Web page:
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ERIC Number: ED468754
Record Type: Non-Journal
Publication Date: 1992-Jun
Pages: 33
Abstractor: N/A
Reference Count: N/A
ISBN: N/A
ISSN: N/A
The Effects of Dimensionality on True Score Conversion Tables for the Law School Admission Test. LSAC Research Report Series.
Camilli, Gregory; Wang, Ming-mei; Fesq, Jaqueline
The Law School Admission Test (LSAT) was examined to see if the items on a form could be divided into different subgroups in which items looked statistically similar within the subgroups but statistically different between subgroups. Of such subgrouping can be detected, it is likely that the subgroups of items measure different abilities, and the test can be described as multidimensional. The multidimensionality of six forms of the LSAT was studied using factor analysis. Two subgroups of items, or factors, were found for each of the six forms. The LSAT thus appears to measure two different reasoning abilities, inductive and deductive. The effect of dimensionality on equating was also examined by calibrating, with item response theory (IRT) methods, all items on a form to obtain a set of estimated item parameters (Set 1). The test was then divided into two homogeneous subgroups of items, each having been determined to represent a different ability. Items within the subgroups were recalibrated separately to obtain item parameter estimates, and these latter estimates were combined into a second set, Set 2. It was found that the equating tables based on Set 1 were highly similar to those based on Set 2 item statistics. Although the IRT model theoretically requires one-dimensional tests, it appears to give satisfactory results with the LSAT. The equating tables appear to be adequate. Two appendixes contain LISREL computer program printouts for the factor solutions. (Contains 7 tables, 5 figures, and 26 references.) (SLD)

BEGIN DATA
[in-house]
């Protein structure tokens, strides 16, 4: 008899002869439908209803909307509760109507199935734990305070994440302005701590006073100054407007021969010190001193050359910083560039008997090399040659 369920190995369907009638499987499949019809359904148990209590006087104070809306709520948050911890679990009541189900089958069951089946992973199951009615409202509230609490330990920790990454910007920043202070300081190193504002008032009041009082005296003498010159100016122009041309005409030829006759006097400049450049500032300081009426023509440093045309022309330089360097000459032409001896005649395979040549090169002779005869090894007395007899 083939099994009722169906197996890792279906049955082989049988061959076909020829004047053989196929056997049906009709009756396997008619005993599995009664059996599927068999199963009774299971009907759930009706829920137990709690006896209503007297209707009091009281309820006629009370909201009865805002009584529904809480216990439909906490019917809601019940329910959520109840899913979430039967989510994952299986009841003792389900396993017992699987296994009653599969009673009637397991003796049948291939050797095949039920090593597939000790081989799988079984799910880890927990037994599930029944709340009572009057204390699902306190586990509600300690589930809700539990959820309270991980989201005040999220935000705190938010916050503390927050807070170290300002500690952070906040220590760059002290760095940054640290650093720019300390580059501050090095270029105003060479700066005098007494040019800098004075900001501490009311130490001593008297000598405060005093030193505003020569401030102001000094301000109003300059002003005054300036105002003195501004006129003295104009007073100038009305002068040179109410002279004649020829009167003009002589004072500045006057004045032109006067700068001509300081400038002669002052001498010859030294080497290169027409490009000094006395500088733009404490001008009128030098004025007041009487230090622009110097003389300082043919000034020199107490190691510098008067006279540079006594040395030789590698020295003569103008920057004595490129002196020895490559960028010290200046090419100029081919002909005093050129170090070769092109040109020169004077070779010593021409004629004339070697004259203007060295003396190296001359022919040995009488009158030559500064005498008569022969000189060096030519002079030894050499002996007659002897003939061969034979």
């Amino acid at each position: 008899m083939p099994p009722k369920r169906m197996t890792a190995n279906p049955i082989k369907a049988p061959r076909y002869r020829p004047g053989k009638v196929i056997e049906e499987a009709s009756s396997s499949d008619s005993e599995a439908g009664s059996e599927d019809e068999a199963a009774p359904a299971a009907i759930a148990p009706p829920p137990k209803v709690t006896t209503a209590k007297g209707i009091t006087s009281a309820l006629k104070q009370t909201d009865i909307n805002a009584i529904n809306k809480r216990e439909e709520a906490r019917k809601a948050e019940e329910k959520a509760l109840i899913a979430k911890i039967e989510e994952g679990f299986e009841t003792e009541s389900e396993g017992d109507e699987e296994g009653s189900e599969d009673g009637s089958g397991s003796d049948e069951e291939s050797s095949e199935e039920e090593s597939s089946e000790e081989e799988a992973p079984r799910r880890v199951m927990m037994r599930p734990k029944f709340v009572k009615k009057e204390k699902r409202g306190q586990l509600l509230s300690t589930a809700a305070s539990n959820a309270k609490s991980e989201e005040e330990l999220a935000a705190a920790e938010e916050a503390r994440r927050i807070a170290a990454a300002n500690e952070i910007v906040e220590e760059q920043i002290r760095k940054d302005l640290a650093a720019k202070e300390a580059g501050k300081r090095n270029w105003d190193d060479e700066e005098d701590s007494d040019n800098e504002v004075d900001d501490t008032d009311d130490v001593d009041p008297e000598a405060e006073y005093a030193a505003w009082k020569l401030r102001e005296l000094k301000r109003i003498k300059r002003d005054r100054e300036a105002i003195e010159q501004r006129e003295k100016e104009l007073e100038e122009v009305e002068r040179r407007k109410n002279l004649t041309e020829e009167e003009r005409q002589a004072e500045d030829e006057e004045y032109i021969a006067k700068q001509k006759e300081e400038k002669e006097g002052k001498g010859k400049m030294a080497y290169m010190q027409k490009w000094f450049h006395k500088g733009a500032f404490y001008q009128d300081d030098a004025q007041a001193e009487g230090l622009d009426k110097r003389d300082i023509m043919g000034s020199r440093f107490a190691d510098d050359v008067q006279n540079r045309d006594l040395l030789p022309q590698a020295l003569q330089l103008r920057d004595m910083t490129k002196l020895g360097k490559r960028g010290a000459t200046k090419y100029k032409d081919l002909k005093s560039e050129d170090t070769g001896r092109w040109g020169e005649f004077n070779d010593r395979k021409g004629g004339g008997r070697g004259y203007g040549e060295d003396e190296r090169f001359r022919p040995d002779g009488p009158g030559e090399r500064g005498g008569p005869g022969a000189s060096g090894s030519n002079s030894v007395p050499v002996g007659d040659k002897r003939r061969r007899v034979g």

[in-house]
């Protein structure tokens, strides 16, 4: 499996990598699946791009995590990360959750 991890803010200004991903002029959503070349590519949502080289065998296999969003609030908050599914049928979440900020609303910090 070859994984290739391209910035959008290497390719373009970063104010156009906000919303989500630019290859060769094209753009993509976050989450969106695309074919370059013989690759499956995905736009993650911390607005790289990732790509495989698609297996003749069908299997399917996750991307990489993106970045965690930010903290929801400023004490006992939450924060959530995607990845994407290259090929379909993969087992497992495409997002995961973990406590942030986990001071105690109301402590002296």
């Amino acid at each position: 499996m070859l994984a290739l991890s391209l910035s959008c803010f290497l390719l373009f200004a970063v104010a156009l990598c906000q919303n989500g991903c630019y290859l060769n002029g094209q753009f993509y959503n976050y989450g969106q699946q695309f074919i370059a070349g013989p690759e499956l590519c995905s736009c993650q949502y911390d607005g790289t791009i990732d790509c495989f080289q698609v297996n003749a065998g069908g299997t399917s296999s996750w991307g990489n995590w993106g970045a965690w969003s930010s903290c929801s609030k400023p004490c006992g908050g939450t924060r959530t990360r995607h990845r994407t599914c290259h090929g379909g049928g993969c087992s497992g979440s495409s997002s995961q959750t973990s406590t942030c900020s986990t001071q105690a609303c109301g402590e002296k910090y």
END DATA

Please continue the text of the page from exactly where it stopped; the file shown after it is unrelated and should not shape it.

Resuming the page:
Publication Type: Reports - Research
Education Level: N/A
Audience: N/A
Language: English
Sponsor: N/A
Authoring Institution: Law School Admission Council, Newtown, PA.
Identifiers - Assessments and Surveys: Law School Admission Test